If you had been logical, you wouldn’t have gotten a pet you couldn’t truly afford to care for in the first place. (Maybe you’d pet sit or help out in a shelter instead.) You would have fixed the car, stayed home from dinner because you didn’t have the money, shut the door to the empty room or not cared what your friends thought, and rented until you were really ready to buy.

Instead, you borrowed money and agreed to pay extra for the privilege. Logic wasn’t a factor in getting into debt, and it’s not going to be the biggest factor in getting out.

But, what about….

Is there a particular debt that’s really weighing on you emotionally? That’s where the question about “which debt you would feel happiest about seeing gone” comes into play.

Maybe you owe your parents $1000, and every time you see them you feel like crap. In fact, you go out of your way not to see them any more, and it’s ruining your relationship.

If you’re sick at heart over a particular debt, consider putting that at the top of the list when it comes to what debt to pay off first. Just be sure your feelings are strong enough to carry you through to completion.

Remember, a huge part of how to get out of debt is changing your behavior for good. And your behavior starts with your emotions. Not logic. We are not Spock.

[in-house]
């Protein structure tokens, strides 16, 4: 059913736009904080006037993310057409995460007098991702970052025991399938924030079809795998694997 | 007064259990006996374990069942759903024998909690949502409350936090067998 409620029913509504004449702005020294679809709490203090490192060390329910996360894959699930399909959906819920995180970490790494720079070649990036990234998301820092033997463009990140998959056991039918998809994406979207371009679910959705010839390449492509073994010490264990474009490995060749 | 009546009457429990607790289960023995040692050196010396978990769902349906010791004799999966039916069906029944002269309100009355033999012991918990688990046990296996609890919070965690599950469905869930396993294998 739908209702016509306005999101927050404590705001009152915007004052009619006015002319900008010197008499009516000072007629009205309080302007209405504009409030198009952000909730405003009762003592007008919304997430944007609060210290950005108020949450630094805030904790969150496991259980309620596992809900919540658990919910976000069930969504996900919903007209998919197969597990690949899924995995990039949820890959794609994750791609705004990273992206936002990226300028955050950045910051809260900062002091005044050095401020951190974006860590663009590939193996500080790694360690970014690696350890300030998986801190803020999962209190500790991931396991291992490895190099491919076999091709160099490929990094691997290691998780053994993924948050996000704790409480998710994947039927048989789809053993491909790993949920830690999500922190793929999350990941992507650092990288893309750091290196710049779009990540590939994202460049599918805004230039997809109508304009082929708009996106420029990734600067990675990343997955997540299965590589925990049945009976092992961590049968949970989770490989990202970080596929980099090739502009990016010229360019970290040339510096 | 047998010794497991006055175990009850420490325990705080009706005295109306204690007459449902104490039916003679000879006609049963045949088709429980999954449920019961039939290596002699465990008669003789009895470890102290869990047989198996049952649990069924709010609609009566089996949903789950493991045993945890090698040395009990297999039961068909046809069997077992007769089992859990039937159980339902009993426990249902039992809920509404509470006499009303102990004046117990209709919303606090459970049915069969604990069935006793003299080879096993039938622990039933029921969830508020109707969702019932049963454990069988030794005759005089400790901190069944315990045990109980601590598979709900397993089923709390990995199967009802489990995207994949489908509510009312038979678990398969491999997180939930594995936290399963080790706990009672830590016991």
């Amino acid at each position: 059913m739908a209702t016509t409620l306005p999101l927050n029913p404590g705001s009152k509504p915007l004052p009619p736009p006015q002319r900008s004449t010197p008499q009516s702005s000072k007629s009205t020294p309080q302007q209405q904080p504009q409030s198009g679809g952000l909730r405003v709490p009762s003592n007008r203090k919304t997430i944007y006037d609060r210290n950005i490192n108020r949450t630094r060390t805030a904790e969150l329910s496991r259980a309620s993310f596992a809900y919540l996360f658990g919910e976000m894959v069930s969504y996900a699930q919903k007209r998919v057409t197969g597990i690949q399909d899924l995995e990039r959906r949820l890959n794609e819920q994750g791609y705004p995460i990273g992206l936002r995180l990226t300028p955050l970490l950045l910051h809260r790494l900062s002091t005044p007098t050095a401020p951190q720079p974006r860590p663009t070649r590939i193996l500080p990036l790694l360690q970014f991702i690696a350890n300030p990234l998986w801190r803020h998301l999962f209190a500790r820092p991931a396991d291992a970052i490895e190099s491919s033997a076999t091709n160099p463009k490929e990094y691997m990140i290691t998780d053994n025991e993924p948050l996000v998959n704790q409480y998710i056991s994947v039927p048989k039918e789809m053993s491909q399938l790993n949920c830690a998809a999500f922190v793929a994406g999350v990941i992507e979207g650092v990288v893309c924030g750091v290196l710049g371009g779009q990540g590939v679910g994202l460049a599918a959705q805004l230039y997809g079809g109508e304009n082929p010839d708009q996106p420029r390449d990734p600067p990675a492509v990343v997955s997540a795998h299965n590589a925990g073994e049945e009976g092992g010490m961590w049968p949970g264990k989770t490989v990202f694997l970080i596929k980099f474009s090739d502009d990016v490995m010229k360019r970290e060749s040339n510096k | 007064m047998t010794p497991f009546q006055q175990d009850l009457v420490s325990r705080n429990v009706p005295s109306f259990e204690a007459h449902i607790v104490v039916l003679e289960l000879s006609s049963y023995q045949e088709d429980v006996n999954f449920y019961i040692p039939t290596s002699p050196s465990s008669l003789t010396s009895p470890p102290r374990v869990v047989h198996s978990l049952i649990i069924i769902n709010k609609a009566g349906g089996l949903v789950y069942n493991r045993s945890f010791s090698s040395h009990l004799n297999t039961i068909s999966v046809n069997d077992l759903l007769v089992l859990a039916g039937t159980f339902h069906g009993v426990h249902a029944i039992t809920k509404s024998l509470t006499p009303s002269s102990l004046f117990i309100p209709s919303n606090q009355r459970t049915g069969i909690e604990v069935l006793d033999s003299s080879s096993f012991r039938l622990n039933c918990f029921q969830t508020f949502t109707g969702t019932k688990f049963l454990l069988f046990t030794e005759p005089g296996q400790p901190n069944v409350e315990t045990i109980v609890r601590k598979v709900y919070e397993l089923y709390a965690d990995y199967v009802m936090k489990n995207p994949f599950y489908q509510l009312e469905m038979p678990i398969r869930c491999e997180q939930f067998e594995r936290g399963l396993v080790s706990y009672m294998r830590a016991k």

If you’re still not convinced about what debt to pay off first, let’s talk numbers

Worried about it “taking longer” if you start with the lowest balance instead of the highest interest rate? Do the math for your exact situation. (Or have my debt payoff app do it for you.)

For example, here’s one situation:

I’m not sure which debt to pay off first. I have several debts with various interest rates and minimum payments. I’m making all of the minimum payments right now, and have about $150 a month extra that I could put toward debt. I also have $4000 in savings that I could use to pay something off right now. What would you pay off first? And what order would you pay them off in?

The debts were:

$6350 credit card at 12.77%, $243/mo
$2100 credit card at 16.9%, $84/mo
$1680 credit card at 18.9%, $67/mo
$14,210 student loan at 2.49%, $134/mo
$7523 student loan at 3.25%, $84/mo
$24,860 student loan at 6.375%, $250/mo
$1290 student loan at 6.8%, $90/mo

And here’s how long it would take to pay them off:

If you pay them down from highest interest rate to lowest, it’d take you 4 years and 7 months to be debt free. (Assuming you never found ways to send in extra beyond the snowball that whole time, which is unlikely.) If you pay them down from lowest balance to highest balance instead, it’d take you 4 years and 8 months.

A month’s worth of interest on what will by then be a very low balance is not worth agonizing over. Just pick one that feels right to you and start chipping away at it. Then stick with it until they’re all gone. Sticking with it is what matters most.

Along with getting started.